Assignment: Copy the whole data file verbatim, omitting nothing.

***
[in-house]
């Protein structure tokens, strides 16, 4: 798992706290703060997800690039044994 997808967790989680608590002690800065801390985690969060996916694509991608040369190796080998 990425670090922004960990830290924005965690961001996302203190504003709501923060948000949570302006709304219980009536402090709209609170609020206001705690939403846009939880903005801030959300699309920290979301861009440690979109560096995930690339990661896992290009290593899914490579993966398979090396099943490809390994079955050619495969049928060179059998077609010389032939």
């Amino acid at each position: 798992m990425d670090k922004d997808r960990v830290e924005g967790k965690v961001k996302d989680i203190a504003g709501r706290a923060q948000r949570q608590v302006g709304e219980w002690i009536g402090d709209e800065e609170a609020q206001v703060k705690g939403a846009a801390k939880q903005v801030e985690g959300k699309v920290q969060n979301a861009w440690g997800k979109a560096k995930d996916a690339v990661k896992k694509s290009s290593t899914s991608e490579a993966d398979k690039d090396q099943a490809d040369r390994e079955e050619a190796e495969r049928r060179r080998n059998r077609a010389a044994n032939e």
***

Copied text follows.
[in-house]
């Protein structure tokens, strides 16, 4: 798992706290703060997800690039044994 997808967790989680608590002690800065801390985690969060996916694509991608040369190796080998 990425670090922004960990830290924005965690961001996302203190504003709501923060948000949570302006709304219980009536402090709209609170609020206001705690939403846009939880903005801030959300699309920290979301861009440690979109560096995930690339990661896992290009290593899914490579993966398979090396099943490809390994079955050619495969049928060179059998077609010389032939």
């Amino acid at each position: 798992m990425d670090k922004d997808r960990v830290e924005g967790k965690v961001k996302d989680i203190a504003g709501r706290a923060q948000r949570q608590v302006g709304e219980w002690i009536g402090d709209e800065e609170a609020q206001v703060k705690g939403a846009a801390k939880q903005v801030e985690g959300k699309v920290q969060n979301a861009w440690g997800k979109a560096k995930d996916a690339v990661k896992k694509s290009s290593t899914s991608e490579a993966d398979k690039d090396q099943a490809d040369r390994e079955e050619a190796e495969r049928r060179r080998n059998r077609a010389a044994n032939e």